Jack A. Pritchard, M.D.
Born in Ohio in 1921, Jack Pritchard began a career in medicine with a degree in Pharmacy before entering medical school at Case Western Reserve University in 1942. His class was designed to train physicians for the medical corps, but the war did not wait for his class. In 1946 he took an internship at University Hospitals of Cleveland and the following year was a fellow at Case Western during which the lure of things hematological became a strong attraction to the young physician-scientist. After a two year stint in the Army Medical Corps in Sendai, Japan, he returned to University Hospitals for Obstetrics and Gynecology residency. He developed a close personal and professional bond with two other residents, Ted Quilligan and Fred Zuspan, and history now acknowledges their strong academic relationship as all three became undisputed giants in Obstetrics and Gynecology.
After residency, hematology again beckoned and Jack took a two year Olgebay Fellowship at Case Western. Under the tutelage of Oscar Ratnoff, a respected academic hematologist, he honed his skills in pregnancy related blood disorders. In 1954 he and his colleagues published in the New England Journal of Medicine their observations of intravascular hemolysis, thrombocytopenia, and other hematological abnormalities caused by eclampsia, the first description of what is widely referred to today as the HELLP syndrome. He also studied obstetrical hemorrhagic complications, especially the recently described and almost uniquely obstetrical condition known as disseminated intravascular coagulation, defibrination, or consumptive coagulopathy. Another mentor, Allan Barnes, introduced Jack to academic obstetrician-gynecologists who would be pivotal in bringing scientific underpinnings to a largely surgically oriented specialty. He became involved with a small group of physicians and scientists, including Leon Chesley, who had begun informal meeting which in 1953 became the Society for Gynecologic Investigation.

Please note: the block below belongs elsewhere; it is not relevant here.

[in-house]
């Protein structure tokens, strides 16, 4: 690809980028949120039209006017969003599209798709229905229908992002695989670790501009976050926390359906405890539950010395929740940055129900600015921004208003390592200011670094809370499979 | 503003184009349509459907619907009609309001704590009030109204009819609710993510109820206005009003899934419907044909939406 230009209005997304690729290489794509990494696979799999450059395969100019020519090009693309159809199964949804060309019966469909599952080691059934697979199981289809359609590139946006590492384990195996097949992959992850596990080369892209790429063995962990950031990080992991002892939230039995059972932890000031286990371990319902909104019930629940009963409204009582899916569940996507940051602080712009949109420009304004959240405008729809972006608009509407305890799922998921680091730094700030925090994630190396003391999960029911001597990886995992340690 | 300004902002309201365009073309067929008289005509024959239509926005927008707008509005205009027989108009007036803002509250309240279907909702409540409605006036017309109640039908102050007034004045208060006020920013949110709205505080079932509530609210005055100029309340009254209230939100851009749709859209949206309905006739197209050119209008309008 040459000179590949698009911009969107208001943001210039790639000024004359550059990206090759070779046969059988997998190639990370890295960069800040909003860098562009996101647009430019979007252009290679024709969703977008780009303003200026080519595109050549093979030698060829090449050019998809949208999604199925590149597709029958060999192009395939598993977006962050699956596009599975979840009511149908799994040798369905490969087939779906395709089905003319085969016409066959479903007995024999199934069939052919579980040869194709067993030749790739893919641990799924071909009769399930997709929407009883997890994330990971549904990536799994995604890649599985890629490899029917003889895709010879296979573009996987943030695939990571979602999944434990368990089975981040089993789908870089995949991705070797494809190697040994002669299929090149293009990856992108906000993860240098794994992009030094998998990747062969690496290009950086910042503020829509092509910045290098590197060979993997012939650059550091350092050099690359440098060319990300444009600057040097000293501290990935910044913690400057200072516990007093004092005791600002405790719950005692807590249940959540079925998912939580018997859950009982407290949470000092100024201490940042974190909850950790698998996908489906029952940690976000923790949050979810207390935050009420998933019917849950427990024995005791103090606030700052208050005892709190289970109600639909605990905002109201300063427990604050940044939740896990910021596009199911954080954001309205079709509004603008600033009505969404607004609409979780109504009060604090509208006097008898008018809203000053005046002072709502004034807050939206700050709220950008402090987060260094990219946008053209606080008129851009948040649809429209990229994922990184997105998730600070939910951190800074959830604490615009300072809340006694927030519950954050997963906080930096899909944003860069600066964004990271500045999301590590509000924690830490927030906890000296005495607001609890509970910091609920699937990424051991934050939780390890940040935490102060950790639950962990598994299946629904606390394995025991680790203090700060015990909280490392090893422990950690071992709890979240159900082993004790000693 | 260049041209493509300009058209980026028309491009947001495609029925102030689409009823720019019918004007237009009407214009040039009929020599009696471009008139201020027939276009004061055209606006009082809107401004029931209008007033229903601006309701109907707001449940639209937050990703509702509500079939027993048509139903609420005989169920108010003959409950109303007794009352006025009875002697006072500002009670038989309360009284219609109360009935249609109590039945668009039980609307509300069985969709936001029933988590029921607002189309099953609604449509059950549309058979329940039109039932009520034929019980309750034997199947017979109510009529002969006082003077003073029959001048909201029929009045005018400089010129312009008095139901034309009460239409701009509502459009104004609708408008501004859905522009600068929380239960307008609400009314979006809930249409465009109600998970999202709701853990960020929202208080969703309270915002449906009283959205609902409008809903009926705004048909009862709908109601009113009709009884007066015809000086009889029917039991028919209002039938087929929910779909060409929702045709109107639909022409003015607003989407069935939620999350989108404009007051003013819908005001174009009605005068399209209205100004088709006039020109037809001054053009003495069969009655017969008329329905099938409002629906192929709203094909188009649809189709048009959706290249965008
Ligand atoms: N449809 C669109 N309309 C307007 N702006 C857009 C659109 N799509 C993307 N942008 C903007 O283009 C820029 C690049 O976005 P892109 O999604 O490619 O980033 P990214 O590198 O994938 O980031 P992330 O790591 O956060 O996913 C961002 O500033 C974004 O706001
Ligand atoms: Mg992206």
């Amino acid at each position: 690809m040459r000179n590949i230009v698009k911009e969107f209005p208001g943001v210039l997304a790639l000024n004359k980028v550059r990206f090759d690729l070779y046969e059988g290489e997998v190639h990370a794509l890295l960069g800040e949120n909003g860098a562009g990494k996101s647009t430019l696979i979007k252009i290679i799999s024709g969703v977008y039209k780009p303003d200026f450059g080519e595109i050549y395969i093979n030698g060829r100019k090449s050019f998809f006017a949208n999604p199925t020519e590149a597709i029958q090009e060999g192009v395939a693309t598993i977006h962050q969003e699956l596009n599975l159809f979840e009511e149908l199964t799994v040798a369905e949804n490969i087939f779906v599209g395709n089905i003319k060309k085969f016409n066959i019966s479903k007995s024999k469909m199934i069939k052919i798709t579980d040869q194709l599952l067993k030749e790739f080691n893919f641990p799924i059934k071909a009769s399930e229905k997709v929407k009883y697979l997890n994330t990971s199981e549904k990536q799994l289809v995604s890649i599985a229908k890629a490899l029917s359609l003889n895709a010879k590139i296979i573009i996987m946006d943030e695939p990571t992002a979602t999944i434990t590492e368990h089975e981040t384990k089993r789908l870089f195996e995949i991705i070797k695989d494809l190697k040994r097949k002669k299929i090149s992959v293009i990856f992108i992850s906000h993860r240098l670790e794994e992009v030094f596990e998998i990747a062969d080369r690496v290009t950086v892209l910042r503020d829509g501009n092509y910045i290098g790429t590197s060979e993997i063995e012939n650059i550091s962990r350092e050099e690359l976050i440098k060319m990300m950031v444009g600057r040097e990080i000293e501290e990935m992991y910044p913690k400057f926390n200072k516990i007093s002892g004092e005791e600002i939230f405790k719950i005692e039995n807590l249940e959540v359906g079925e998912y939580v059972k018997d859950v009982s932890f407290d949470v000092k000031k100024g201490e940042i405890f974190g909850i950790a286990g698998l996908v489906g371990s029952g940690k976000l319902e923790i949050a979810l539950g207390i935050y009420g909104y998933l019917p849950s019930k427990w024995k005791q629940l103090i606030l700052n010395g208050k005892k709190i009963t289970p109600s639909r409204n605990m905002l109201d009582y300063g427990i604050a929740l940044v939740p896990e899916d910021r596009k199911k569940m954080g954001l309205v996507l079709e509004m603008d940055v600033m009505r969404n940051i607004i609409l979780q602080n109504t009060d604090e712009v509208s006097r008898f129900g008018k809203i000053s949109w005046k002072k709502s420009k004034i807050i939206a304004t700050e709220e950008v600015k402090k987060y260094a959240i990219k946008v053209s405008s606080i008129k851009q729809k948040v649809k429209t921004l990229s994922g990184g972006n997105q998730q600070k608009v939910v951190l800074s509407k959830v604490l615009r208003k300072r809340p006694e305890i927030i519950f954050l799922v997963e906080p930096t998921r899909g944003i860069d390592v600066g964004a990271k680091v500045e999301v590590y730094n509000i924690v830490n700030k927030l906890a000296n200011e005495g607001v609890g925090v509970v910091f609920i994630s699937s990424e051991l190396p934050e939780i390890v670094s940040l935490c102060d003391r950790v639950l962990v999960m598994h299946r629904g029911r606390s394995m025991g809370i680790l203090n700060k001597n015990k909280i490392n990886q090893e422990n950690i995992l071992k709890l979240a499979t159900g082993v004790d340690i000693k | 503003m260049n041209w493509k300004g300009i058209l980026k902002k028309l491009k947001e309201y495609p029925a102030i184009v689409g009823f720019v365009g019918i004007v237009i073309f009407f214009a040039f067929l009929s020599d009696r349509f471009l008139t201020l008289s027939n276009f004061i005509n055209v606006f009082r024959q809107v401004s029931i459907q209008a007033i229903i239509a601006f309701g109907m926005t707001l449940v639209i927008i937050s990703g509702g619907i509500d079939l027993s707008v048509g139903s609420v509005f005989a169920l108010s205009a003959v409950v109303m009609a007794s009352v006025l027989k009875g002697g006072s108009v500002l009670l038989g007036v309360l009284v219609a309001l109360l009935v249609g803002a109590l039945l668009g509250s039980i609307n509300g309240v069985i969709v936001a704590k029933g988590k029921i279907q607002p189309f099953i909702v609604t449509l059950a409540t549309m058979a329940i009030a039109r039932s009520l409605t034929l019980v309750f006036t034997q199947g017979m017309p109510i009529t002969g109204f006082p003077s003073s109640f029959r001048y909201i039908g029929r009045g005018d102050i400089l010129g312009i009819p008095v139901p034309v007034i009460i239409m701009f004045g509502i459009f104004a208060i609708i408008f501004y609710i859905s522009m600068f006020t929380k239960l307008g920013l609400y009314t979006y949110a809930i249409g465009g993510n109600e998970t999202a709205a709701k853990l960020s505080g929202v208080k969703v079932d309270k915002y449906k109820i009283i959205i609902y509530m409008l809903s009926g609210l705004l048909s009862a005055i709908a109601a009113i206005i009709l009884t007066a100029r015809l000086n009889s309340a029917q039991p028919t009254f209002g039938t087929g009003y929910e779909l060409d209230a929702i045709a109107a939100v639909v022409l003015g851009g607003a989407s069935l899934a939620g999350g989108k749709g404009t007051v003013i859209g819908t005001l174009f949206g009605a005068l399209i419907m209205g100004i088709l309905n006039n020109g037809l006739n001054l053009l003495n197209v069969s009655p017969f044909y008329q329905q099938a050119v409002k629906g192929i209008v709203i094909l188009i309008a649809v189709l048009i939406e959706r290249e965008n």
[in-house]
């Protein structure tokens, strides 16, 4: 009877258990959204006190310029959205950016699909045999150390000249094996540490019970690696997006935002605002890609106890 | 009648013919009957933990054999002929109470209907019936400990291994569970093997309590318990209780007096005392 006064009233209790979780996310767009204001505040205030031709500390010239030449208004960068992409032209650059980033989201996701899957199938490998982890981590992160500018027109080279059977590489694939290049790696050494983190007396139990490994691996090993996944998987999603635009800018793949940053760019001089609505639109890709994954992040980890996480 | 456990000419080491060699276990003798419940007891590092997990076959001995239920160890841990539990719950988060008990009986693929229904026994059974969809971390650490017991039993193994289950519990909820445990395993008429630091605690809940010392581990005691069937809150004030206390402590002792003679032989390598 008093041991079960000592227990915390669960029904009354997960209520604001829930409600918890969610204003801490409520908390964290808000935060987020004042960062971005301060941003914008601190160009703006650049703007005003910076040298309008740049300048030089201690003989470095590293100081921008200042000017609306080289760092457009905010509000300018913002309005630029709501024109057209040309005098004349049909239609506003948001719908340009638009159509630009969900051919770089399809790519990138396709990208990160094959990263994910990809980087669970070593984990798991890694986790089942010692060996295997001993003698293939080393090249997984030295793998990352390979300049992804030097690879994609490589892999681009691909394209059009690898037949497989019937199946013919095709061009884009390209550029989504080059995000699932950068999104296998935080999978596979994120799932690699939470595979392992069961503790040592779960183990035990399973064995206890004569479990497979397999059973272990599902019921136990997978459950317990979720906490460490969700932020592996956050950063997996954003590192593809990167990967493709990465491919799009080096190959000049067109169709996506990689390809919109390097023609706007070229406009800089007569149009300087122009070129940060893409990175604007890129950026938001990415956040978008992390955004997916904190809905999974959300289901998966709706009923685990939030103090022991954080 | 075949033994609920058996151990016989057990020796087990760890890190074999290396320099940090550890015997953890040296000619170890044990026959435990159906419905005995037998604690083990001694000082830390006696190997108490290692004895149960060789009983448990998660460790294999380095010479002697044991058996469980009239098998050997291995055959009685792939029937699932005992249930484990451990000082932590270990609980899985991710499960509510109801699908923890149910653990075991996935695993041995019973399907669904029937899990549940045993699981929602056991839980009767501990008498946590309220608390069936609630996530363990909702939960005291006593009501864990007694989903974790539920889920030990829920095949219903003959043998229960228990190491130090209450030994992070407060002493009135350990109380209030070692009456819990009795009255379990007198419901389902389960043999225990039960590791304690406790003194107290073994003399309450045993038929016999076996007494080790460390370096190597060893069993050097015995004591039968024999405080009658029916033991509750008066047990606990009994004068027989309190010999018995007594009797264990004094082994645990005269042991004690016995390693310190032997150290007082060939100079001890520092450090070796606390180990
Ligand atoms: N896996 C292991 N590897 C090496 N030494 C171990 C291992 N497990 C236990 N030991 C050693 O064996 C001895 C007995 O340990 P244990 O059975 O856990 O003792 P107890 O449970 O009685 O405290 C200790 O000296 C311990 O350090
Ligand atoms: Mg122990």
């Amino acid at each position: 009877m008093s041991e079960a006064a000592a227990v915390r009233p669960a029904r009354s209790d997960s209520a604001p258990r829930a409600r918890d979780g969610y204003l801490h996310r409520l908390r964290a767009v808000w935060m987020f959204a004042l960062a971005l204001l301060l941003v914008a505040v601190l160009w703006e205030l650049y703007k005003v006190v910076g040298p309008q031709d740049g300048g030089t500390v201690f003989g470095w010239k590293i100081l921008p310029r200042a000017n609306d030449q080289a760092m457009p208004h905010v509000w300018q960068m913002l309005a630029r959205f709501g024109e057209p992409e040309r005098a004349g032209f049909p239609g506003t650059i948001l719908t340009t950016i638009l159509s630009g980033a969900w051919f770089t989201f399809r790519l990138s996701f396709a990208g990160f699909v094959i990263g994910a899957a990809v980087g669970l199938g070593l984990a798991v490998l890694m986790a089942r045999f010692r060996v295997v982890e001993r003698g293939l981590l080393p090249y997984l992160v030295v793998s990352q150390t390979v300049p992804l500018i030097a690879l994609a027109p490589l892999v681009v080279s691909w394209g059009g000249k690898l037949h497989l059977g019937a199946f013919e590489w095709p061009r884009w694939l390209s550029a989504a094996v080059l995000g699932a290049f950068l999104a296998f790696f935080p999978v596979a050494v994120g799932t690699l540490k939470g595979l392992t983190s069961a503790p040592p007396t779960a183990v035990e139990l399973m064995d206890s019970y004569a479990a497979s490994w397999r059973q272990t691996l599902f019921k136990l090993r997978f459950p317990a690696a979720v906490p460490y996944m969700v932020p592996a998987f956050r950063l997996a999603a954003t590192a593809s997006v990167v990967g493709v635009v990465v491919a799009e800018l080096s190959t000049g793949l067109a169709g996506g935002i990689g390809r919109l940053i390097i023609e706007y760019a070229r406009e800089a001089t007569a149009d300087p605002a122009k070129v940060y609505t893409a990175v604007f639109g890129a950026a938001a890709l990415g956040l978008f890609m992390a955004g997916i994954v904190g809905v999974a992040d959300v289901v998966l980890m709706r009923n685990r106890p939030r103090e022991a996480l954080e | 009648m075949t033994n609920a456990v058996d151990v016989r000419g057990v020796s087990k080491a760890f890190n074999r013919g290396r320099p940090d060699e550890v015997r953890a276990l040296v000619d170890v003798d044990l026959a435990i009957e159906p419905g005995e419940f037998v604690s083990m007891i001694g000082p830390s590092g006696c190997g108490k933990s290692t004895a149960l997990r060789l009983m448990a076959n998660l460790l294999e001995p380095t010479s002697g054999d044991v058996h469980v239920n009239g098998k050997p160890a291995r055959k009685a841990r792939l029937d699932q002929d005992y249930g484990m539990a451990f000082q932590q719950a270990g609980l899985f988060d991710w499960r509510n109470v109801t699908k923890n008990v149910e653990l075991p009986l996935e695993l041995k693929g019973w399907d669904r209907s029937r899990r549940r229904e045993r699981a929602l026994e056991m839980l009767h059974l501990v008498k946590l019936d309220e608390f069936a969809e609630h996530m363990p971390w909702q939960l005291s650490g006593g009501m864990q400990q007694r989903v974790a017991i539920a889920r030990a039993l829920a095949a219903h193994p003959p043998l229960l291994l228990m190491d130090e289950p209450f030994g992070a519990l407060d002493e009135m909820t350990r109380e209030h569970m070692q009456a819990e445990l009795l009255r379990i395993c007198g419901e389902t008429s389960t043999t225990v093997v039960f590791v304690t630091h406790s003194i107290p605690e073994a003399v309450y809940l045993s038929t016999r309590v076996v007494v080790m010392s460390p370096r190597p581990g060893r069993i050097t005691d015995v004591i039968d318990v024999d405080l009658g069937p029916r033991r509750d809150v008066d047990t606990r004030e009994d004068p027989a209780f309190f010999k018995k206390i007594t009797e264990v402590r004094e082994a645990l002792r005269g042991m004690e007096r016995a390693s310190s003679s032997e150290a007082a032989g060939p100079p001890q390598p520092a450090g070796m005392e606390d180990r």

In 1954 only eight months after completing training, and at age 33, Jack was recruited to be Professor and Chairman of the fledging new University of Texas Medical School at Dallas. He also became Chief of Obstetrics and Gynecology at Parkland Memorial Hospital, the sparsely funded county hospital for indigent patients. He described his initiation as rather threadbare, the only paid faculty member soon departed to become a cruise line physician, the only porter also left; however, his secretary remained! He worked tirelessly to provide care for indigent women and his mantra was to provide excellent clinical care from which all academic good would follow. He demanded the best care possible for Parkland patients, and his unwavering eye for detail ensured that it would be given. The residents held him in the highest esteem, his reputation for honesty was legend, and his straightforward approach became his trademark. He recruited and retained faculty who were excellent clinicians, teachers, and researchers. These included, amongst others, Paul MacDonald, Peggy Whalley, and Norman Gant, indeed, academic excellence had followed.